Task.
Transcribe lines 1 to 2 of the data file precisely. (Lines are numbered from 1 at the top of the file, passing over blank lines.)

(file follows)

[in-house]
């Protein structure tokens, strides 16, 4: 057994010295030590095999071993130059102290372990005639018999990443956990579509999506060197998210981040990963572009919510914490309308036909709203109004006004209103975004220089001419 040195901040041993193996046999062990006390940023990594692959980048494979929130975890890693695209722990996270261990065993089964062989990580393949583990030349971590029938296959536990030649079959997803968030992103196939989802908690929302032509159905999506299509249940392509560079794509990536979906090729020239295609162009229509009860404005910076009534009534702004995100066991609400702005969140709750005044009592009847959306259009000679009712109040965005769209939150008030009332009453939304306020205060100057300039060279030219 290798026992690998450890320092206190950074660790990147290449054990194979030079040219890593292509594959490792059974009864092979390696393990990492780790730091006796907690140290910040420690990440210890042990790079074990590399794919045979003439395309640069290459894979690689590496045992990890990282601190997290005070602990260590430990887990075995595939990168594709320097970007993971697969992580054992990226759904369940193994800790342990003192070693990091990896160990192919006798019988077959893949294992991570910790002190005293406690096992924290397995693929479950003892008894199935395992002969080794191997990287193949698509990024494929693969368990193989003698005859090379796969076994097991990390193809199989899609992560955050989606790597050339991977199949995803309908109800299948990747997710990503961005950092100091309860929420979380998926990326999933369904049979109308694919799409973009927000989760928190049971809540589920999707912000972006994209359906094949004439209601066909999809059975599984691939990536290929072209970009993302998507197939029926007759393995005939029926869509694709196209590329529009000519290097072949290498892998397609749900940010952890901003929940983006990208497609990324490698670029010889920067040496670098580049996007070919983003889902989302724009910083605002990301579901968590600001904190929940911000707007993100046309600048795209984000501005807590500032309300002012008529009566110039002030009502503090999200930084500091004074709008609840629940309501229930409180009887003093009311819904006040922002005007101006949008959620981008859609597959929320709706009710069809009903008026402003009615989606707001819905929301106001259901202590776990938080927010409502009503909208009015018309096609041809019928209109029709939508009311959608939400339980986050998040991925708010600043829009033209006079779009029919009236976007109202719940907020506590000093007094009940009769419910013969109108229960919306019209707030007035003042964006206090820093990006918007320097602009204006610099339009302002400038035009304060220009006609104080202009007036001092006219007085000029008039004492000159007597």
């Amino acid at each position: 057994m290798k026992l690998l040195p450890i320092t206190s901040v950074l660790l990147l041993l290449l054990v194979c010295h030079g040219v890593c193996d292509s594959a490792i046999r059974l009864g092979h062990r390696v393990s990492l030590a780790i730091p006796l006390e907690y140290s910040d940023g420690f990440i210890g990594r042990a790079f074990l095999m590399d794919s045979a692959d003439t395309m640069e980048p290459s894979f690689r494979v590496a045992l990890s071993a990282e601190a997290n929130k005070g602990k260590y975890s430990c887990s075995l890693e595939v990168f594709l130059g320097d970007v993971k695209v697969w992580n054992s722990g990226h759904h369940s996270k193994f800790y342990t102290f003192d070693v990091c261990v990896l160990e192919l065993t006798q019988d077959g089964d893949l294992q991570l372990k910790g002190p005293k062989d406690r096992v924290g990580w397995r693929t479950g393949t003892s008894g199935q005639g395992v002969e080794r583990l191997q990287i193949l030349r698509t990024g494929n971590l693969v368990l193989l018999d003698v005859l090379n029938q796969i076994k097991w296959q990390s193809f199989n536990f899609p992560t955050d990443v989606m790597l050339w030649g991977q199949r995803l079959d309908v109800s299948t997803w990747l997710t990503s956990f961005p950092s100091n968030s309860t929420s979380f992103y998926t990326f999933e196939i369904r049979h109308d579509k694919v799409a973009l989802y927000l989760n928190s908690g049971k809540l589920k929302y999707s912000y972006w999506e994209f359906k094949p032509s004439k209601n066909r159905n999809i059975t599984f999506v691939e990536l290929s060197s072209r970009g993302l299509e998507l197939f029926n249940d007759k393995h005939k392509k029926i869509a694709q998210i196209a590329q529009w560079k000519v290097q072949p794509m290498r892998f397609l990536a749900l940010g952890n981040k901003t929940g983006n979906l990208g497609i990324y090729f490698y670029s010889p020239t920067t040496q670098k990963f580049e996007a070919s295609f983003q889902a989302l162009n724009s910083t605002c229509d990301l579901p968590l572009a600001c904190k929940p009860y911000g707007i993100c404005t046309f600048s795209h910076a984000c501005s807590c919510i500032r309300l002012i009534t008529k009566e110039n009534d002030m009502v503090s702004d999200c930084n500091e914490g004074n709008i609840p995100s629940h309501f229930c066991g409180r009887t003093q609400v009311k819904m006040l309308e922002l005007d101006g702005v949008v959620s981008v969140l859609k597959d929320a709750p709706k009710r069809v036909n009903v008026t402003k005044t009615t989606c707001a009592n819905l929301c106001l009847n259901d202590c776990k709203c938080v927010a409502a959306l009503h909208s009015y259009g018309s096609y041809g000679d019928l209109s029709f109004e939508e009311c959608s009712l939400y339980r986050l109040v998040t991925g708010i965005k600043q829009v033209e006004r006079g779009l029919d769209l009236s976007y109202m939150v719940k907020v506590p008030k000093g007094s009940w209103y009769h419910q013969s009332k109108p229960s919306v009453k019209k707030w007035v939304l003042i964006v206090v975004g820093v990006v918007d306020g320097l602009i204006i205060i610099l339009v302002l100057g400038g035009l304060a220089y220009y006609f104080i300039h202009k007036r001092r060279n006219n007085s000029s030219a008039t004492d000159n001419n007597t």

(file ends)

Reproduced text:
[in-house]
């Protein structure tokens, strides 16, 4: 057994010295030590095999071993130059102290372990005639018999990443956990579509999506060197998210981040990963572009919510914490309308036909709203109004006004209103975004220089001419 040195901040041993193996046999062990006390940023990594692959980048494979929130975890890693695209722990996270261990065993089964062989990580393949583990030349971590029938296959536990030649079959997803968030992103196939989802908690929302032509159905999506299509249940392509560079794509990536979906090729020239295609162009229509009860404005910076009534009534702004995100066991609400702005969140709750005044009592009847959306259009000679009712109040965005769209939150008030009332009453939304306020205060100057300039060279030219 290798026992690998450890320092206190950074660790990147290449054990194979030079040219890593292509594959490792059974009864092979390696393990990492780790730091006796907690140290910040420690990440210890042990790079074990590399794919045979003439395309640069290459894979690689590496045992990890990282601190997290005070602990260590430990887990075995595939990168594709320097970007993971697969992580054992990226759904369940193994800790342990003192070693990091990896160990192919006798019988077959893949294992991570910790002190005293406690096992924290397995693929479950003892008894199935395992002969080794191997990287193949698509990024494929693969368990193989003698005859090379796969076994097991990390193809199989899609992560955050989606790597050339991977199949995803309908109800299948990747997710990503961005950092100091309860929420979380998926990326999933369904049979109308694919799409973009927000989760928190049971809540589920999707912000972006994209359906094949004439209601066909999809059975599984691939990536290929072209970009993302998507197939029926007759393995005939029926869509694709196209590329529009000519290097072949290498892998397609749900940010952890901003929940983006990208497609990324490698670029010889920067040496670098580049996007070919983003889902989302724009910083605002990301579901968590600001904190929940911000707007993100046309600048795209984000501005807590500032309300002012008529009566110039002030009502503090999200930084500091004074709008609840629940309501229930409180009887003093009311819904006040922002005007101006949008959620981008859609597959929320709706009710069809009903008026402003009615989606707001819905929301106001259901202590776990938080927010409502009503909208009015018309096609041809019928209109029709939508009311959608939400339980986050998040991925708010600043829009033209006079779009029919009236976007109202719940907020506590000093007094009940009769419910013969109108229960919306019209707030007035003042964006206090820093990006918007320097602009204006610099339009302002400038035009304060220009006609104080202009007036001092006219007085000029008039004492000159007597």